Female mosquitoes differ from males in morphological, physiological, and behavioral traits that promote the spread of disease-causing pathogens. Although the majority of genes that regulate sexually dimorphic development in mosquitoes have not yet been identified, these genes may represent novel targets for mosquito control. Characterization of female-specific developmental genes could also elucidate genetic strategies for production and sorting of male mosquitoes, an obstacle that hinders global implementation of several emerging population-based mosquito control strategies that are dependent on mass releases of males. Clusters of loci that cause sex-specific lethal effects are believed to reside within the sex-determining M/m locus region of the dengue vector mosquito Aedes aegypti, but the identities of these genes were not previously known. A recent high-throughput RNAi-mediated screen uncovered female-specific larval lethal genes in the A. aegypti sex-determining locus region, including several genes with known orthologs in other species of disease vector mosquitoes. Yeast interfering RNA larvicides that target these genes kill female A. aegypti larvae during development, but do not impact male mosquitoes. The proposed research program will test the hypothesis, which is supported by preliminary data, that orthologs of these genes also function as female-specific larval lethal loci in Aedes albopictus (vector of multiple arboviruses), Anopheles gambiae (malaria vector), and Culex quinquefasciatus (West Nile and lymphatic filariasis vector).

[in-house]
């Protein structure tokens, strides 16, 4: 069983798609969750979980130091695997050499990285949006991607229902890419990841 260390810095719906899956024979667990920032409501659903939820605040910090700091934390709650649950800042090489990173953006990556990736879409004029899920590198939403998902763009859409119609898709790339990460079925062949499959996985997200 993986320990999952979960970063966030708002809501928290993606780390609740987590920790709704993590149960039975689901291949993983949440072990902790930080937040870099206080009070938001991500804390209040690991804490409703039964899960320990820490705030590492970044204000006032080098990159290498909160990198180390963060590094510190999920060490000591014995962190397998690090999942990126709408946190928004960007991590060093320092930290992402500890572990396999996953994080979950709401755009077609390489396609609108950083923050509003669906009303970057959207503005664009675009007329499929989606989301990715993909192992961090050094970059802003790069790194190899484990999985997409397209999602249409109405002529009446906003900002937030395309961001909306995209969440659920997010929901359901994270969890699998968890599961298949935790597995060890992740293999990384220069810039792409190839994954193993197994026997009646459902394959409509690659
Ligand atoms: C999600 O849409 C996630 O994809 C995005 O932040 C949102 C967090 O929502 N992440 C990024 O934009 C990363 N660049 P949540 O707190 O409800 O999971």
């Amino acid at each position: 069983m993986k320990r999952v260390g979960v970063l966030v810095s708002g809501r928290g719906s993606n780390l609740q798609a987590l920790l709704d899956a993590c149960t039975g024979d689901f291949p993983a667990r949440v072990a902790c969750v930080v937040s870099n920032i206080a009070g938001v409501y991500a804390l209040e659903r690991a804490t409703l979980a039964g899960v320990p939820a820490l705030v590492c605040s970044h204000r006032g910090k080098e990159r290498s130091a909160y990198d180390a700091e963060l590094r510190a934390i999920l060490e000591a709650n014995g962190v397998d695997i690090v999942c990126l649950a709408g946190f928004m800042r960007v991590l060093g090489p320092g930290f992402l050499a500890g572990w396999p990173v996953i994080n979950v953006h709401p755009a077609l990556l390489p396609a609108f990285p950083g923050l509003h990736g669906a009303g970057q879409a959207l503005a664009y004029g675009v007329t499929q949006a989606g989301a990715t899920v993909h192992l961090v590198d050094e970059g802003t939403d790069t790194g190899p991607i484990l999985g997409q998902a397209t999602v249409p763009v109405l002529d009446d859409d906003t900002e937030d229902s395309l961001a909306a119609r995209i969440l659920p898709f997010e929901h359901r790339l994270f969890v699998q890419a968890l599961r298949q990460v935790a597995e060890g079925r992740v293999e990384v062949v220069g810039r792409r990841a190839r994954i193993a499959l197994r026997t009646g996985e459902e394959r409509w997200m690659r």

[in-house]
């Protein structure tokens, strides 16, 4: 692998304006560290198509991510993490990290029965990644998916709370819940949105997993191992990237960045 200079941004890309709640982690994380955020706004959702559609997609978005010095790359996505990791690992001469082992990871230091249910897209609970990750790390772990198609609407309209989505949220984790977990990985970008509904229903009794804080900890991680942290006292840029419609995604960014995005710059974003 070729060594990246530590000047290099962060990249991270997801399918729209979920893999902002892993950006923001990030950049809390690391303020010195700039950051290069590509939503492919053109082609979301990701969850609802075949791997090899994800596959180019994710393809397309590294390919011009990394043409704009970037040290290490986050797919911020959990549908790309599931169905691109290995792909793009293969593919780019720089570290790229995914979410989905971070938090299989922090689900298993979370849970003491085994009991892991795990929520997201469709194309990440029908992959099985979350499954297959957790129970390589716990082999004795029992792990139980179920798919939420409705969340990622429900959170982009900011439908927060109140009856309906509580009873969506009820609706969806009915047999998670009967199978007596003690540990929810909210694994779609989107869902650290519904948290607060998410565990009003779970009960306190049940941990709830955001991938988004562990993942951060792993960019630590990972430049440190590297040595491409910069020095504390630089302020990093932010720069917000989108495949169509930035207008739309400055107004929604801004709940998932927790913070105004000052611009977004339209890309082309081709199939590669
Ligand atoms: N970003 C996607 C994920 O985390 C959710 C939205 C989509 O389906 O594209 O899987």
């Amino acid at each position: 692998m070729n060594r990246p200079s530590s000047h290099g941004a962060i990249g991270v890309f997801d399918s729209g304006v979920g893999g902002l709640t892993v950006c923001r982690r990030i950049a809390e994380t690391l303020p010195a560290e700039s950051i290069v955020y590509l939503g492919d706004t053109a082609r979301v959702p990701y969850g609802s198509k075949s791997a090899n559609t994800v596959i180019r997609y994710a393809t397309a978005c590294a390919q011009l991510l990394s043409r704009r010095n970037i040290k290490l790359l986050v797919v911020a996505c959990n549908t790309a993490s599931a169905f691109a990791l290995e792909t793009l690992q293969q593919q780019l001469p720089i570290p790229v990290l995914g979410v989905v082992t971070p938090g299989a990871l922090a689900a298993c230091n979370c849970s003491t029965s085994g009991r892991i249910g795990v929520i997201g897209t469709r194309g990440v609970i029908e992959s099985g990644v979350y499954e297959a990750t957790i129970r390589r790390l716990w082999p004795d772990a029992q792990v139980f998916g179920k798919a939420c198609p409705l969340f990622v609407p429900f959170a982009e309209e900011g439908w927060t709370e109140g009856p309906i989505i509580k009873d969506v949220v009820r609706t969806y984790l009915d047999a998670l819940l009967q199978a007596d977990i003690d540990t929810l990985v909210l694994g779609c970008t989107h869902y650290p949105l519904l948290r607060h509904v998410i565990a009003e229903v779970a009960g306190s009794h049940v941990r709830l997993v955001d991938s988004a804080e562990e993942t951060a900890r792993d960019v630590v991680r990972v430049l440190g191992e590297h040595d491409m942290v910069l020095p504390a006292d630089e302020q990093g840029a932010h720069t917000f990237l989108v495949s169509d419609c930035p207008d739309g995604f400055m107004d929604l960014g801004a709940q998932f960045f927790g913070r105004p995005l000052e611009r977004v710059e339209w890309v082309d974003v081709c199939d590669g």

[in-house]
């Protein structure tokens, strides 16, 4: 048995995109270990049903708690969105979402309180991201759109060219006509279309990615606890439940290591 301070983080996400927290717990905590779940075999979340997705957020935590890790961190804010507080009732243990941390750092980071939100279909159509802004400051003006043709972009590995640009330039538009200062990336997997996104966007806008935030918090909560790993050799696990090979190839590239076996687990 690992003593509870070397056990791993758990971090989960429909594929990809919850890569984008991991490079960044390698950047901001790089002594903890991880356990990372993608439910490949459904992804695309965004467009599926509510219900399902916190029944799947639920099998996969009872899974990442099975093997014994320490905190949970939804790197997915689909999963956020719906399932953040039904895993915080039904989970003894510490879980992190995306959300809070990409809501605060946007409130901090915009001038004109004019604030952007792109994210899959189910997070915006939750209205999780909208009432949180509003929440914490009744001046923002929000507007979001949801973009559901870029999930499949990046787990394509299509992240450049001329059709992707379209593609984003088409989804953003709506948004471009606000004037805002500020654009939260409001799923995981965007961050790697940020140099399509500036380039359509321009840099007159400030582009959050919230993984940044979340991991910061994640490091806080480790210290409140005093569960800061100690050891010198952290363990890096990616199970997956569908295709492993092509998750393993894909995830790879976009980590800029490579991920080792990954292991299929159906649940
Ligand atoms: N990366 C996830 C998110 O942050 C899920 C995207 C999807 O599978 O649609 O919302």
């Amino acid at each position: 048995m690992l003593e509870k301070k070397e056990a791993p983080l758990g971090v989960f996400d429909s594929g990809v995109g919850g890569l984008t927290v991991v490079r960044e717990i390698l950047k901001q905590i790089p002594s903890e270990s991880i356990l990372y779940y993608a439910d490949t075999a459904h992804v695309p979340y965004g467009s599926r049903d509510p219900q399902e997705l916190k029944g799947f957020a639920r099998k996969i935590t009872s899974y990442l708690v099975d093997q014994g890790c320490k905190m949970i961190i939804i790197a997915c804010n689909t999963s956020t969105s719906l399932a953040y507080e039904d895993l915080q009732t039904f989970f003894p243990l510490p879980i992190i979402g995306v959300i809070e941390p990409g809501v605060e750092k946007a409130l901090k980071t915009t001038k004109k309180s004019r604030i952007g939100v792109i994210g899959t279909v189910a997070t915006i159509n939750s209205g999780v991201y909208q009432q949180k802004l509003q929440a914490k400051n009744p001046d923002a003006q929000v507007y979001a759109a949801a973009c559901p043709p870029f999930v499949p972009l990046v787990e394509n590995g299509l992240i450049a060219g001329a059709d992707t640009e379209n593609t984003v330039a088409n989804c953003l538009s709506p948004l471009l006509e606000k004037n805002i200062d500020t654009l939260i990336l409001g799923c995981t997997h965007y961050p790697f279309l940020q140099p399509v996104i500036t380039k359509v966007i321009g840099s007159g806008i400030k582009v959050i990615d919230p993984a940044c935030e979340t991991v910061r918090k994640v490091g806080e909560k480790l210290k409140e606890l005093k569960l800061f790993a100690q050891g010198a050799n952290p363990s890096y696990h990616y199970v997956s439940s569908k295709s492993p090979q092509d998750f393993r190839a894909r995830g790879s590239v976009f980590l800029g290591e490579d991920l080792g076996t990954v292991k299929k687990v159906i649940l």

Specific aims of the proposed investigation include i) RNAi-mediated screening of prospective female-specific lethal genes in these disease vector mosquitoes, ii) construction and down-selection of female-specific yeast larvicides to target the genes in each species, and iii) development of protocols for yeast larvicide-based mass rearing of fit, mating- competitive male mosquitoes of all three species. It is anticipated that these studies will generate novel female-specific larvicidal control strategies, provide insight into the evolution of mosquito sex chromosomes and sex-specification mechanisms, and elucidate methodology for mass rearing of males that will facilitate emerging population-based control strategies in multiple species of human disease vector mosquitoes.
Female mosquitoes differ from males in morphological, physiological, and behavioral traits, such as blood feeding behavior, that promote the spread of disease- causing pathogens. The proposed research program will examine genes that are required for female mosquito survival during development. These studies will identify new genetic targets for vector control and facilitate global implementation of emerging population-based mosquito control strategies.